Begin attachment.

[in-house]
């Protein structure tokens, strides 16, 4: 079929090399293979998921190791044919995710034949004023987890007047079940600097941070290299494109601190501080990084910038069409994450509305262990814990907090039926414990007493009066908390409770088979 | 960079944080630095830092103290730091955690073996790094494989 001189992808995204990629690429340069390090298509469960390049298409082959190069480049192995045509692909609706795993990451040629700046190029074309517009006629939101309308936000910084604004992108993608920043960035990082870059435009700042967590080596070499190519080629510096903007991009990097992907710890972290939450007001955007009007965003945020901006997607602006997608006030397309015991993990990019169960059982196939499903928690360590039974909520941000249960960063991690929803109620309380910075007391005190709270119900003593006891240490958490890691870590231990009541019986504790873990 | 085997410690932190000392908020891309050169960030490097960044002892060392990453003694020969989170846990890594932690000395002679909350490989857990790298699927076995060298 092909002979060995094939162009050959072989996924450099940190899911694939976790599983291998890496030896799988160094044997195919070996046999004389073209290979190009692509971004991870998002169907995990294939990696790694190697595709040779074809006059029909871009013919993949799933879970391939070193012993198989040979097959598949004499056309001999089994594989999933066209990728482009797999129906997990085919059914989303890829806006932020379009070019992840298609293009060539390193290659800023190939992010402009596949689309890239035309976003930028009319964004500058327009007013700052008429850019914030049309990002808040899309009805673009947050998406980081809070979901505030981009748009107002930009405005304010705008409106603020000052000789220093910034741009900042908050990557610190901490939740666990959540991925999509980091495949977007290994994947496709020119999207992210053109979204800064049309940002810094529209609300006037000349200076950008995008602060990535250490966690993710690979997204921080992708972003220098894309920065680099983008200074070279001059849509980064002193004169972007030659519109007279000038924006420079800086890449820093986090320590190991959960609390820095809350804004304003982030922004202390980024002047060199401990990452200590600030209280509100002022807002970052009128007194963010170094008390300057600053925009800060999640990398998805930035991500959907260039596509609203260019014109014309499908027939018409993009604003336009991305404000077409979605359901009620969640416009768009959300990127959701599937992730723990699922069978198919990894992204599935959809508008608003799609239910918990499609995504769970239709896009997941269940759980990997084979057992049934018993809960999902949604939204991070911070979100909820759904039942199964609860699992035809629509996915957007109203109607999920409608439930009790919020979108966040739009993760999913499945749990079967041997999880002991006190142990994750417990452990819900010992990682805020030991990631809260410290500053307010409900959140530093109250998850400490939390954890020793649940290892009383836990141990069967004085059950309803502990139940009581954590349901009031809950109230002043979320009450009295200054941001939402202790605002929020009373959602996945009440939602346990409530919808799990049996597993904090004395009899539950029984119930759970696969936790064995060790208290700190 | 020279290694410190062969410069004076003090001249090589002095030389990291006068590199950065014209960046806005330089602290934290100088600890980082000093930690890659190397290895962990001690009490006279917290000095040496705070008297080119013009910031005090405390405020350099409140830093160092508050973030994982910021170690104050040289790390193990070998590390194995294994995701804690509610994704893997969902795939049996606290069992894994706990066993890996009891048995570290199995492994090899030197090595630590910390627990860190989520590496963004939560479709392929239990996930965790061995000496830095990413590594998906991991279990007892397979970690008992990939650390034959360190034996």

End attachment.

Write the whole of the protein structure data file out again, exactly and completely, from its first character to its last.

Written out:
[in-house]
């Protein structure tokens, strides 16, 4: 079929090399293979998921190791044919995710034949004023987890007047079940600097941070290299494109601190501080990084910038069409994450509305262990814990907090039926414990007493009066908390409770088979 | 960079944080630095830092103290730091955690073996790094494989 001189992808995204990629690429340069390090298509469960390049298409082959190069480049192995045509692909609706795993990451040629700046190029074309517009006629939101309308936000910084604004992108993608920043960035990082870059435009700042967590080596070499190519080629510096903007991009990097992907710890972290939450007001955007009007965003945020901006997607602006997608006030397309015991993990990019169960059982196939499903928690360590039974909520941000249960960063991690929803109620309380910075007391005190709270119900003593006891240490958490890691870590231990009541019986504790873990 | 085997410690932190000392908020891309050169960030490097960044002892060392990453003694020969989170846990890594932690000395002679909350490989857990790298699927076995060298 092909002979060995094939162009050959072989996924450099940190899911694939976790599983291998890496030896799988160094044997195919070996046999004389073209290979190009692509971004991870998002169907995990294939990696790694190697595709040779074809006059029909871009013919993949799933879970391939070193012993198989040979097959598949004499056309001999089994594989999933066209990728482009797999129906997990085919059914989303890829806006932020379009070019992840298609293009060539390193290659800023190939992010402009596949689309890239035309976003930028009319964004500058327009007013700052008429850019914030049309990002808040899309009805673009947050998406980081809070979901505030981009748009107002930009405005304010705008409106603020000052000789220093910034741009900042908050990557610190901490939740666990959540991925999509980091495949977007290994994947496709020119999207992210053109979204800064049309940002810094529209609300006037000349200076950008995008602060990535250490966690993710690979997204921080992708972003220098894309920065680099983008200074070279001059849509980064002193004169972007030659519109007279000038924006420079800086890449820093986090320590190991959960609390820095809350804004304003982030922004202390980024002047060199401990990452200590600030209280509100002022807002970052009128007194963010170094008390300057600053925009800060999640990398998805930035991500959907260039596509609203260019014109014309499908027939018409993009604003336009991305404000077409979605359901009620969640416009768009959300990127959701599937992730723990699922069978198919990894992204599935959809508008608003799609239910918990499609995504769970239709896009997941269940759980990997084979057992049934018993809960999902949604939204991070911070979100909820759904039942199964609860699992035809629509996915957007109203109607999920409608439930009790919020979108966040739009993760999913499945749990079967041997999880002991006190142990994750417990452990819900010992990682805020030991990631809260410290500053307010409900959140530093109250998850400490939390954890020793649940290892009383836990141990069967004085059950309803502990139940009581954590349901009031809950109230002043979320009450009295200054941001939402202790605002929020009373959602996945009440939602346990409530919808799990049996597993904090004395009899539950029984119930759970696969936790064995060790208290700190 | 020279290694410190062969410069004076003090001249090589002095030389990291006068590199950065014209960046806005330089602290934290100088600890980082000093930690890659190397290895962990001690009490006279917290000095040496705070008297080119013009910031005090405390405020350099409140830093160092508050973030994982910021170690104050040289790390193990070998590390194995294994995701804690509610994704893997969902795939049996606290069992894994706990066993890996009891048995570290199995492994090899030197090595630590910390627990860190989520590496963004939560479709392929239990996930965790061995000496830095990413590594998906991991279990007892397979970690008992990939650390034959360190034996």